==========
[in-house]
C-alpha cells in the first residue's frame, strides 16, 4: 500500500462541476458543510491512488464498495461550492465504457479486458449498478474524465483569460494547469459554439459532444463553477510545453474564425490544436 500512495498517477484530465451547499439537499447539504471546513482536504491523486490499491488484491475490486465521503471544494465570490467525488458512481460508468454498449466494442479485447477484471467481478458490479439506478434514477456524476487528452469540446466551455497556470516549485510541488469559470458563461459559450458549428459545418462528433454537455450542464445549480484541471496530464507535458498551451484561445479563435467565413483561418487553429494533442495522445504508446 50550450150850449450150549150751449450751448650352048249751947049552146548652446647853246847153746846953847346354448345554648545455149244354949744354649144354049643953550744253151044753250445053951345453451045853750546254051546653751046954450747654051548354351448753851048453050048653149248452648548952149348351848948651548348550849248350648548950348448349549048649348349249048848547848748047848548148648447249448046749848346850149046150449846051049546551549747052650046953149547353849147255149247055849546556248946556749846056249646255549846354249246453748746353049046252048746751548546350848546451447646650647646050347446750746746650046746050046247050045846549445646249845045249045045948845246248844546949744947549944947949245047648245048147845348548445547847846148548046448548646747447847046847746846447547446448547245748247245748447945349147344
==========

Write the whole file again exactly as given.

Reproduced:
[in-house]
C-alpha cells in the first residue's frame, strides 16, 4: 500500500462541476458543510491512488464498495461550492465504457479486458449498478474524465483569460494547469459554439459532444463553477510545453474564425490544436 500512495498517477484530465451547499439537499447539504471546513482536504491523486490499491488484491475490486465521503471544494465570490467525488458512481460508468454498449466494442479485447477484471467481478458490479439506478434514477456524476487528452469540446466551455497556470516549485510541488469559470458563461459559450458549428459545418462528433454537455450542464445549480484541471496530464507535458498551451484561445479563435467565413483561418487553429494533442495522445504508446 50550450150850449450150549150751449450751448650352048249751947049552146548652446647853246847153746846953847346354448345554648545455149244354949744354649144354049643953550744253151044753250445053951345453451045853750546254051546653751046954450747654051548354351448753851048453050048653149248452648548952149348351848948651548348550849248350648548950348448349549048649348349249048848547848748047848548148648447249448046749848346850149046150449846051049546551549747052650046953149547353849147255149247055849546556248946556749846056249646255549846354249246453748746353049046252048746751548546350848546451447646650647646050347446750746746650046746050046247050045846549445646249845045249045045948845246248844546949744947549944947949245047648245048147845348548445547847846148548046448548646747447847046847746846447547446448547245748247245748447945349147344